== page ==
The amount Australians are prepared to borrow is a defining detail for property purchasing decisions, according to new NAB data.
New data published by National Australia Bank (NAB) has suggested that size of a loan required to purchase property is a common, mitigating factor in the decision-making process for Australian home buyers.
During the COVID-19 pandemic, lifestyle factors were a leading factor (for example, additional space enabling working from home and the desire to live outside of city centres).
The findings are based on a December survey of 370 property professionals consisting of investors, real estate agents and developers, regarding the insights on their clients.
According to the results, 74 per cent of the respondents stated that the amount their clients were prepared to borrow is now the most important factor when deciding to purchase property.
This perspective was resounding in South Australia, however, with 100 per cent of respondents located in the state stating that debt sizes were a key factor for their clients. Similarly, a combined response of 76 per cent was reported for respondents based in Tasmania, the ACT and the Northern Territory.
Other key factors reported by this survey included the vicinity of “good local shopping, restaurants and other amenities” (62 per cent), purchasing a house rather than an apartment (53 per cent), the size of the land (52 per cent), buying in a metro area (26 per cent), and buying in a regional area (21 per cent).
Speaking of the results, NAB executive, home ownership Andy Kerr said: “The trade-off between affordability and lifestyle has changed markedly throughout the pandemic, with choices around CBD proximity, additional space and price fluctuating over the last two years.”
Mr Kerr added that there were signs of price growth easing as supply levels improve in time.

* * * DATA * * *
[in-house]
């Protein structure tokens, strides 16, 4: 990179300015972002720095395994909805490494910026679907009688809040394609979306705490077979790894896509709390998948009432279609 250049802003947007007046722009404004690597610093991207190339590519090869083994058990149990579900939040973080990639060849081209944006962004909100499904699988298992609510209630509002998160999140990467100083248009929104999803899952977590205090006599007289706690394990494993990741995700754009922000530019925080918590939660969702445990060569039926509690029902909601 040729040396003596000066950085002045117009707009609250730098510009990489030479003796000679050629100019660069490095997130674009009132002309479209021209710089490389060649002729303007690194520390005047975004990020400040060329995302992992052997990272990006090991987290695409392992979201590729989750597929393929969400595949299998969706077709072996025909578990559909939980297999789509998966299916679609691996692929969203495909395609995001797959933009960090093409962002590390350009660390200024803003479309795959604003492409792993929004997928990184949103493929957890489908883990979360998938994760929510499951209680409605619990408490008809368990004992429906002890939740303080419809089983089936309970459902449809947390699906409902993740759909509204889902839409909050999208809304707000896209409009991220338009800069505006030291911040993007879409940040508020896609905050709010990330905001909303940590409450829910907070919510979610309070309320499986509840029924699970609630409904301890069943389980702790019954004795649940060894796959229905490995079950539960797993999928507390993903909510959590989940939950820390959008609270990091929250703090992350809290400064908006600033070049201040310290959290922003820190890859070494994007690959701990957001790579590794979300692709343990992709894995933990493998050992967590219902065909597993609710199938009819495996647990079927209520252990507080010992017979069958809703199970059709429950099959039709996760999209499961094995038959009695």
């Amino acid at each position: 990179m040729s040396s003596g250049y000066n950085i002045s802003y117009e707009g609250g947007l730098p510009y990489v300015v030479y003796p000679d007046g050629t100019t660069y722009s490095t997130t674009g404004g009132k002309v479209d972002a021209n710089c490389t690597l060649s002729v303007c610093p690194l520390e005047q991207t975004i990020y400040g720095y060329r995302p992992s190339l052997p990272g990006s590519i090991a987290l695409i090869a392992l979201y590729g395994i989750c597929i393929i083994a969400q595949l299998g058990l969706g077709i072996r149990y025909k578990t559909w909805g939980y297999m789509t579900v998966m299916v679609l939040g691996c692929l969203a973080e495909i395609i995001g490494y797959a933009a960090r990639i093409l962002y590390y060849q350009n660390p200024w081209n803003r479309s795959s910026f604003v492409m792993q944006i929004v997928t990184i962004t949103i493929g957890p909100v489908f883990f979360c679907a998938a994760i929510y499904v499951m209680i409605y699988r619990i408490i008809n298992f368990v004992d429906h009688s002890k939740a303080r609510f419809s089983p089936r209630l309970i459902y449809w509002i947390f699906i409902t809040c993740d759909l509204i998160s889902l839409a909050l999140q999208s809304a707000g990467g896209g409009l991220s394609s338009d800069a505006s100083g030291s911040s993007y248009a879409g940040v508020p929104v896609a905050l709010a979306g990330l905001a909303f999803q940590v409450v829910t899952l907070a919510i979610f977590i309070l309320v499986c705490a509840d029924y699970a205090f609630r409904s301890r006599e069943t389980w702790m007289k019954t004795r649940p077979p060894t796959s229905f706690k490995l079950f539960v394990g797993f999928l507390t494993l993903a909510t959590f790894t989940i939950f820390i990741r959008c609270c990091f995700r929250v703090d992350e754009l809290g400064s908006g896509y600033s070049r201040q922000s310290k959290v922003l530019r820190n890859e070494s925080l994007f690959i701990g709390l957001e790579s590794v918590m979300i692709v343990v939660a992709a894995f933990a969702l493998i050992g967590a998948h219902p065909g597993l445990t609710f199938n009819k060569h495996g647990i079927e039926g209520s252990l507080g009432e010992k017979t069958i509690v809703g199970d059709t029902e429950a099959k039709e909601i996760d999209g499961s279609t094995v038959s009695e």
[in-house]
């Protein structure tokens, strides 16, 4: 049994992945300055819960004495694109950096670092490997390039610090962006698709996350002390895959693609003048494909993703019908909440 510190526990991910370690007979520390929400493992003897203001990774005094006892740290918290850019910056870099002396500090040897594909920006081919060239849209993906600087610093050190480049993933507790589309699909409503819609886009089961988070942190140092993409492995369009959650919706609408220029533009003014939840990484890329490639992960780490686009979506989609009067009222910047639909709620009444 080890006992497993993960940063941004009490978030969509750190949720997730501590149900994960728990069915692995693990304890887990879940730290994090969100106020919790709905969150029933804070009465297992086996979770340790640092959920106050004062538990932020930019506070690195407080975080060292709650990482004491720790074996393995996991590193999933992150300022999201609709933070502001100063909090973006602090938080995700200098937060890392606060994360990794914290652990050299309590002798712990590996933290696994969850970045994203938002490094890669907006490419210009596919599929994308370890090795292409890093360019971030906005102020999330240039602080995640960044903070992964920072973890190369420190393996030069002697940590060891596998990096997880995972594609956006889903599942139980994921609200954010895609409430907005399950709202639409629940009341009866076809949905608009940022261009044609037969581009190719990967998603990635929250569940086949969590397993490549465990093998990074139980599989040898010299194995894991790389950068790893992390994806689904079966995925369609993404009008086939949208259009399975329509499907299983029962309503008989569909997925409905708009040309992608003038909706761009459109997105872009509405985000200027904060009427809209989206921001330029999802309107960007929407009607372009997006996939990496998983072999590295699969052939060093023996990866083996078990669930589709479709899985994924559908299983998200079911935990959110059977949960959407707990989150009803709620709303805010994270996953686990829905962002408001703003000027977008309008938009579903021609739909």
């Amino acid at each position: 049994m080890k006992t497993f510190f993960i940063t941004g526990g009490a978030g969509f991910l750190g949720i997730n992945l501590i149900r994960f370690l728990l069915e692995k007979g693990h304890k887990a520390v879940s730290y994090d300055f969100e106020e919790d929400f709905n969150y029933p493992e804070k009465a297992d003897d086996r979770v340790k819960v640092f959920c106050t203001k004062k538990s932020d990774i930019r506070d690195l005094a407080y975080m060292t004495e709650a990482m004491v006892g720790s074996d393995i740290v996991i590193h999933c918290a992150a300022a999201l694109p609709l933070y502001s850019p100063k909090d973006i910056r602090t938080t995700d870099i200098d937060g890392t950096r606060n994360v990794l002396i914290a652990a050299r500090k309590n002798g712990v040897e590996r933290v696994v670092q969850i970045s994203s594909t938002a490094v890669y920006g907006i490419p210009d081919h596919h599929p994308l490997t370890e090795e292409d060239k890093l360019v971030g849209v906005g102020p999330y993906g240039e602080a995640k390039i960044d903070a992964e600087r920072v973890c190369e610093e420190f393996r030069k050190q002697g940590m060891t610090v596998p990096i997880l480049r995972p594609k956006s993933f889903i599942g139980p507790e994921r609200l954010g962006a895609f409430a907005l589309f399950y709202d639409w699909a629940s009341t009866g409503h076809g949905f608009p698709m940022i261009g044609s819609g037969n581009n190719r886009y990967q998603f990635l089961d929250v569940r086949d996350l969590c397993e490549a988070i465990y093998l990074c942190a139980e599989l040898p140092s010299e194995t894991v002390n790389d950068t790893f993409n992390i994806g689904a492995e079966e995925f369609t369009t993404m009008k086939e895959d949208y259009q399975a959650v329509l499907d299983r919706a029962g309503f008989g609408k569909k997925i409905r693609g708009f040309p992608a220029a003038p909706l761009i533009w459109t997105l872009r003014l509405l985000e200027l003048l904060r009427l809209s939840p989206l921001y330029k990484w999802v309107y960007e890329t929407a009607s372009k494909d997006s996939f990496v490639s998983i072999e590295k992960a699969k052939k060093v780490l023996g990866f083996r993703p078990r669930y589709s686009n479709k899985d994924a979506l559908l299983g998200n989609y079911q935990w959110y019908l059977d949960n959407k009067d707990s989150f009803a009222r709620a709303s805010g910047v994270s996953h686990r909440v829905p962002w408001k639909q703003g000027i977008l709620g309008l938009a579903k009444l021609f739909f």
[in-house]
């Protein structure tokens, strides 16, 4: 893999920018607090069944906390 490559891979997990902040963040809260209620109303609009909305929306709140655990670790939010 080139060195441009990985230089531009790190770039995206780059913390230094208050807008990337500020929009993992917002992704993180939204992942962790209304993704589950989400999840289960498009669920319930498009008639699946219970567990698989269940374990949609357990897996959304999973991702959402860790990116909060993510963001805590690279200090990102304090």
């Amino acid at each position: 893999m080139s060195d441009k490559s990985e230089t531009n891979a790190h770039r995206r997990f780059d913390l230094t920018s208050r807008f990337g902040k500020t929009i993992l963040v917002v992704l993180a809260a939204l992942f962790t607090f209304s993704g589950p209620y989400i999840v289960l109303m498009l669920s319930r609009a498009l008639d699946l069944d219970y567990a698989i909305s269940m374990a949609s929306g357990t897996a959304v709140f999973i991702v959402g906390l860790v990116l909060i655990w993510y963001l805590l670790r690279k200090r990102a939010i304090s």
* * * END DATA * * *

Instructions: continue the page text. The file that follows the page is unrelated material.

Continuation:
“In December, we saw the first month-on-month fall in Melbourne housing values since October 2020 while price growth in Sydney and Perth continued to flatten,” he said.
“New data this week showed us that house prices are starting to ease in 2022 and already we have seen more supply come on to the market.”
While these findings do buckle a previous trend of home buyers focusing on regional Australia over capital cities, coupled with Mr Kerr’s shared perspective that price growth will ease over 2022, this value in debt size does echo the consistent growth and high cost of property in Australia.
Figures released by CoreLogic this week found that January’s price growth has contributed to the highest annual increase since June 1989.
Further, data released by Domain late last month found that the median house price across all capital cities was over $1 million.
Earlier this week, Prime Minister Scott Morrison relented that “it’s always hard to buy your first home” in Australia, and that his government “can’t manage what happens to house prices” but it can “help people get into homes”.
“There’ll be more to help people get that first start in their home – to ensure that Australians can continue to get a go,” Mr Morrison said.
“Together with the government, [Australians] are going to continue to exercise responsible judgment about our finances, invest in the things that help grow our economy.
“If you lose control of the financial and economic management levers, then Australia’s worst fears on the economy would be realised.”